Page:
Content continues after advertisement

Melarsomine-Related Neurologic Injury: Rare but Real

Clinician's Brief (Capsule)

Neurology

|
April 2014

Sign in to Print/View PDF

A castrated Great Dane (7 years of age)  presented with progressive right-sided pelvic limb abnormalities 8 weeks after treatment with melarsomine dihydrochloride (ie, Immiticide [merial.com]; an arsenic-based compound) for heartworm disease. Significant paraspinal hyperesthesia was found at the level of the thoracolumbar junction. Mild atrophy of the infra- and supraspinatus muscles was present bilaterally, with decreased range of motion on flexion of the caudal cervical spine. Differentials included neoplasia, discospondylitis, intervertebral disk disease, meningomyelitis, and spinal cord inflammation or compression related to aberrant heartworm migration.

Cervical findings were thought to be related to breed-related common degenerative spinal diseases. MRI showed multiple desiccated cervical discs and an extradural compressive mass lesion at the thoracolumbar junction causing moderate right-sided spinal cord compression. An irregular periosteal reaction was noted on the transverse L1 process. Changes on MRI were most consistent with an inflammatory process and paraspinal and epidural abscessation associated with infection or melarsomine administration. A thin-walled cystic mass was noted at the level of T13-L1 during surgery; histopathology revealed sterile pyogranulomatous inflammation. The patient rapidly improved after surgery but was noted to have persistent paraparesis with generalized proprioceptive ataxia of the pelvic limbs at 3 months’ postoperative examination.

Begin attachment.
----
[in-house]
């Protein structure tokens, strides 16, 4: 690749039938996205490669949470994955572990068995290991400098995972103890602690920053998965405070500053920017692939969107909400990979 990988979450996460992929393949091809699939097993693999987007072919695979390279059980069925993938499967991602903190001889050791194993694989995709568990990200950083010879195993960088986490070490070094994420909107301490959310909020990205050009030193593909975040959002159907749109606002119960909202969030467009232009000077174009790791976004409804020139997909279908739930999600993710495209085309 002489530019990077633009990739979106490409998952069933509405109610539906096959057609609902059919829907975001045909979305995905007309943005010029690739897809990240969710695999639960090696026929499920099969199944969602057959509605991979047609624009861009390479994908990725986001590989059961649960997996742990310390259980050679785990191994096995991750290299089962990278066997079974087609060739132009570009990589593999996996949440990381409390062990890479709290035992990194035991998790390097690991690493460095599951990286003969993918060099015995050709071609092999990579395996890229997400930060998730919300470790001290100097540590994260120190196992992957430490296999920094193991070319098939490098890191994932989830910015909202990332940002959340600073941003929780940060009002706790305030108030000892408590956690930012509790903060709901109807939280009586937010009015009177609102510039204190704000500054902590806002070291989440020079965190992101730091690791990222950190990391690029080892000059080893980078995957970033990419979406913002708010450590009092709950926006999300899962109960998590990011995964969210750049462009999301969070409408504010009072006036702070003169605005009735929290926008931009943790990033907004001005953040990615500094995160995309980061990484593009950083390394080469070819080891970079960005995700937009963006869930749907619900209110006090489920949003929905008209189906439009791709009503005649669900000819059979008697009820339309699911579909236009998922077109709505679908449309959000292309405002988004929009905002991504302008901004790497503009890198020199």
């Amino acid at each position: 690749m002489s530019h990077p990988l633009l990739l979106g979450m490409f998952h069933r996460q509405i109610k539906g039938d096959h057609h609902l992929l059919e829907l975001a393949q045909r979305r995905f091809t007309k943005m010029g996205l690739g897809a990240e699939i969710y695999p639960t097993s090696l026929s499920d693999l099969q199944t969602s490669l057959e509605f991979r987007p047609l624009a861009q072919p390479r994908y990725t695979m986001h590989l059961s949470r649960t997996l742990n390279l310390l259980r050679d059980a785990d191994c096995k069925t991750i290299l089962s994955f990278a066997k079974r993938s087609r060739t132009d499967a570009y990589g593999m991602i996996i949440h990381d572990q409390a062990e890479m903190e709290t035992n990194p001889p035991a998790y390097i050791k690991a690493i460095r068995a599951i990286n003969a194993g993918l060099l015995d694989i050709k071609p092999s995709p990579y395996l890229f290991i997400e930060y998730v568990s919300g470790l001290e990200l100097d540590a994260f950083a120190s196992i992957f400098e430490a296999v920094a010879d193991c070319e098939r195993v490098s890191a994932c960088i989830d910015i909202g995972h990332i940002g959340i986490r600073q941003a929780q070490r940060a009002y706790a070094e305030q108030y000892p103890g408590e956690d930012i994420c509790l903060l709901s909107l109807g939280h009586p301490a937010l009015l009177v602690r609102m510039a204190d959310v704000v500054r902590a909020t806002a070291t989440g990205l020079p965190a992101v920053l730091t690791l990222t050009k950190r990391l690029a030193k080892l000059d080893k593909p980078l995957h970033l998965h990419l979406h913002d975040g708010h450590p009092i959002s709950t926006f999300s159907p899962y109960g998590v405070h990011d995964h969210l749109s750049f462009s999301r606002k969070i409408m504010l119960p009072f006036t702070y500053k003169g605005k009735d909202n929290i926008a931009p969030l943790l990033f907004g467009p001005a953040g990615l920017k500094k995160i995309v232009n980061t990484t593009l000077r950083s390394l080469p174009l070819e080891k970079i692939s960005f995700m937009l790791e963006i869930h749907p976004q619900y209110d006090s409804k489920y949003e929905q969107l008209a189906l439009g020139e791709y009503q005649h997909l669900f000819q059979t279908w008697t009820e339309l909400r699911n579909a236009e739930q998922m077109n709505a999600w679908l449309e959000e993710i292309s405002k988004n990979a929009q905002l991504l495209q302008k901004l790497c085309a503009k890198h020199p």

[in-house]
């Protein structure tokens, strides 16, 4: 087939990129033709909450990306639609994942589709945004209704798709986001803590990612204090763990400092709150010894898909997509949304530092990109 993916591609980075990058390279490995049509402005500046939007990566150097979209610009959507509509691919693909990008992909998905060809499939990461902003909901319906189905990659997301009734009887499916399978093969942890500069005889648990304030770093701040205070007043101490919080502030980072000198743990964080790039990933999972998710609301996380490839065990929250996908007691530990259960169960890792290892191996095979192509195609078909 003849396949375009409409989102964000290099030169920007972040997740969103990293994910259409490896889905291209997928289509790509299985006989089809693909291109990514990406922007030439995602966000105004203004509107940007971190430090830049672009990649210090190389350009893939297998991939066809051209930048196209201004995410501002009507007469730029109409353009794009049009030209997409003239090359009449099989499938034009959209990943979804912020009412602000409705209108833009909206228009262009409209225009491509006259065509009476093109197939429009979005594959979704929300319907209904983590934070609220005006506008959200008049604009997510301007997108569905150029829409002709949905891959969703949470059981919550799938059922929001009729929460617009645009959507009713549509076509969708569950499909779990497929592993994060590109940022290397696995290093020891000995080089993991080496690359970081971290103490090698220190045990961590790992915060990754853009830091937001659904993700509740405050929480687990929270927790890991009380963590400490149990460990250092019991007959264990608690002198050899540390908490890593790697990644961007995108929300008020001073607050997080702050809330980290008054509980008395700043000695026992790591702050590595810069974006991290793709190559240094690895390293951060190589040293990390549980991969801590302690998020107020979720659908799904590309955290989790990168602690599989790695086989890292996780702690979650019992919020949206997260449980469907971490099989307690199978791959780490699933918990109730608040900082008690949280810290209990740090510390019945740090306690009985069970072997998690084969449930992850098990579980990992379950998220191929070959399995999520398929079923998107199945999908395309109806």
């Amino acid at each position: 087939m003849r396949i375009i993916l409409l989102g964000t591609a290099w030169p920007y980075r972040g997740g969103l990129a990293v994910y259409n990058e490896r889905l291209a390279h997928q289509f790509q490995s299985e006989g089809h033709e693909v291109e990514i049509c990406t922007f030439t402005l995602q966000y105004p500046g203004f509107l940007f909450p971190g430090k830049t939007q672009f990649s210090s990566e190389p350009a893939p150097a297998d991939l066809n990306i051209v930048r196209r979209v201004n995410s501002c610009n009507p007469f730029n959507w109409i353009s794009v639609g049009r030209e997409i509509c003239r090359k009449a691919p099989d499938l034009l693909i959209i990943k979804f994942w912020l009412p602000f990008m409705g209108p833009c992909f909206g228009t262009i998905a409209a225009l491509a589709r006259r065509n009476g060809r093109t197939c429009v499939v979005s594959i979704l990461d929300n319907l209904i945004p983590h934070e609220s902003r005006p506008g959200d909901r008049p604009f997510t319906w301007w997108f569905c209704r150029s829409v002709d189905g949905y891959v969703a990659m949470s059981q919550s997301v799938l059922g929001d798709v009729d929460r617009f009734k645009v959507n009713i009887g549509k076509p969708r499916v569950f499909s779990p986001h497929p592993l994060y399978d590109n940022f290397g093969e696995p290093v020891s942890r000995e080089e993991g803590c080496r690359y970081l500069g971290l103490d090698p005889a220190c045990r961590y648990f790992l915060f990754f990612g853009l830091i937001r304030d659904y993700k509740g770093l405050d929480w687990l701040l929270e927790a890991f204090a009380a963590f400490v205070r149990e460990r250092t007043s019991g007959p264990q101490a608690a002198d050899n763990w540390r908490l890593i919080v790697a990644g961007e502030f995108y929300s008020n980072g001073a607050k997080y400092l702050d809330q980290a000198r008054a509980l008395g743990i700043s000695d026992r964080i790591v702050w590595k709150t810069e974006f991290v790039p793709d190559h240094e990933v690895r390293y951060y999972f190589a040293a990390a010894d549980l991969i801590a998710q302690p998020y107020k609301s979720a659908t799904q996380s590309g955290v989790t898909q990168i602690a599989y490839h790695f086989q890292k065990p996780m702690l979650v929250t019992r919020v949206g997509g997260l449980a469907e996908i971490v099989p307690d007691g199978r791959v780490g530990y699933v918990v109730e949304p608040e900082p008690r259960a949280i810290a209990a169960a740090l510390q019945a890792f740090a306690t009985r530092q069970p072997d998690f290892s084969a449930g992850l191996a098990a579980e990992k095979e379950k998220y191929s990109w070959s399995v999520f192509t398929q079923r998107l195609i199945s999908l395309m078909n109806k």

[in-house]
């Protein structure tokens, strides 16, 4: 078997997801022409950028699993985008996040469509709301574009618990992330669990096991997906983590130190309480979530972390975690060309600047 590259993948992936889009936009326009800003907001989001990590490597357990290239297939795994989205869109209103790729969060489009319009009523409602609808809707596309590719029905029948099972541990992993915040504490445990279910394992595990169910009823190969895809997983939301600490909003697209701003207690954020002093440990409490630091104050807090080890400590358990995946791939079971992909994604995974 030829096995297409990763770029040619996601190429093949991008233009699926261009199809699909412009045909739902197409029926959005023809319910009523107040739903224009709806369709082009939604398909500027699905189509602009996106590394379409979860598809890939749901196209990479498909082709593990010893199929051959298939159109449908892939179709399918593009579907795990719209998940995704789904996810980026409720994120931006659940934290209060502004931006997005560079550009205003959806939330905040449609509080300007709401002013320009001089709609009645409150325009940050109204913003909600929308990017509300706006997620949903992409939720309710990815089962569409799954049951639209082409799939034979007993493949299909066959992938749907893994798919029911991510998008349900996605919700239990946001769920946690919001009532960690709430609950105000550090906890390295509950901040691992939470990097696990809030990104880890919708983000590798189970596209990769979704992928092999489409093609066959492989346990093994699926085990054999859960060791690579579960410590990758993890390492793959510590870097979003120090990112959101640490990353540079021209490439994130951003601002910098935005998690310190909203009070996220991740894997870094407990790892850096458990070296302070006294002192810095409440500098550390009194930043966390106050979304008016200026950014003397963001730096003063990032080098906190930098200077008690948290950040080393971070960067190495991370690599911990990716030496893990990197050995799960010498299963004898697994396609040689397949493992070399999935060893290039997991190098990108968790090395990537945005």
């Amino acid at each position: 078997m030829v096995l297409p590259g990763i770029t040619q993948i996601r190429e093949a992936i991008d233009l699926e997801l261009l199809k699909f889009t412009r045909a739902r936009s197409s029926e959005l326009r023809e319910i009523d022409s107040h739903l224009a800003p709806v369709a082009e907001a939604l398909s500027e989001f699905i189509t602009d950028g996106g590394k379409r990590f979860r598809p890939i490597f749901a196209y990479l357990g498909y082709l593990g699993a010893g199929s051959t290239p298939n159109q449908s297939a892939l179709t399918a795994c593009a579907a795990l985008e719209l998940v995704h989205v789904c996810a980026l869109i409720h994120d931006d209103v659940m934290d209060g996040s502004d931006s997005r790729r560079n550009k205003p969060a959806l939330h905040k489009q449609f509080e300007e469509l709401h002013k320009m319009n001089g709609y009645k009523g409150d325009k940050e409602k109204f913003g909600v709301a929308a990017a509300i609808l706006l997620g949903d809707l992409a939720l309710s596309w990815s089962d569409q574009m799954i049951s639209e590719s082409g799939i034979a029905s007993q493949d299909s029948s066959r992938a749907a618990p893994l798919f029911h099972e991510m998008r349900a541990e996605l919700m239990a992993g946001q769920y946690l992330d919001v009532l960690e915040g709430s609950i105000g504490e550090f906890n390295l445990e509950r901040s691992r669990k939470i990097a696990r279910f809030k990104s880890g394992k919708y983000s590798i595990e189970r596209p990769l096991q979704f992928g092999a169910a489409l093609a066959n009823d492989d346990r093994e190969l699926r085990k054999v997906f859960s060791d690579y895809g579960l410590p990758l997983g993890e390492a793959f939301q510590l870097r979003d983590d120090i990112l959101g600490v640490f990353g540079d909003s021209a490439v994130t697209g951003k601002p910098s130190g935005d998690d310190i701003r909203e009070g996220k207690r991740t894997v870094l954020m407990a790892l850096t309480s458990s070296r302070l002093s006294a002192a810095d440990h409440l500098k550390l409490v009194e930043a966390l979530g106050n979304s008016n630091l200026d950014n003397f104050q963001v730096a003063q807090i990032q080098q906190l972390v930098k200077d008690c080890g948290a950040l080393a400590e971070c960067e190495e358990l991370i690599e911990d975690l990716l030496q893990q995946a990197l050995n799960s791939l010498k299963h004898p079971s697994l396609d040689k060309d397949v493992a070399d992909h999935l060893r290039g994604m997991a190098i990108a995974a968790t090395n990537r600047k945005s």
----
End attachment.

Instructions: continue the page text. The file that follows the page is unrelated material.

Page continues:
Commentary

Melarsomine administration does not typically cause chronic progressive neurologic injury. Neurologic complications are hypothesized to be caused by migration of the compound into fascial planes causing ascending inflammation along nerve roots. Extensive inflammation and necrosis of epidural fat can cause extradural cord compression. Medical management of extradural lesions should be considered for patients that do not have refractory pain or progressive neurologic signs. Surgical decompression is indicated if the patient rapidly declines or is refractory to medical treatment, but only after appropriate diagnostics have been performed.—Heather Troyer, DVM, DABVP, CVA

Source

Chronic compressive myelopathy and progressive neurologic signs associated with melarsomine dihydrochloride administration in a dog. Moore SA, Mariani CL, Van Wettere A, Borst LB. JAAHA 49:389-393, 2013.

For global readers, a calculator to convert laboratory values, dosages, and other measurements to SI units can be found here.

All Clinician's Brief content is reviewed for accuracy at the time of publication. Previously published content may not reflect recent developments in research and practice.

Material from Clinician's Brief may not be reproduced, distributed, or used in whole or in part without prior permission of Educational Concepts, LLC. For questions or inquiries please contact us.

Podcasts

Clinician's Brief:
The Podcast
Listen as host Alyssa Watson, DVM, talks with the authors of your favorite Clinician’s Brief articles. Dig deeper and explore the conversations behind the content here.
Clinician's Brief provides relevant diagnostic and treatment information for small animal practitioners. It has been ranked the #1 most essential publication by small animal veterinarians for 9 years.*

*2007-2017 PERQ and Essential Media Studies

© 2022 Educational Concepts, L.L.C. dba Brief Media ™ All Rights Reserved. Terms & Conditions | DMCA Copyright | Privacy Policy | Acceptable Use Policy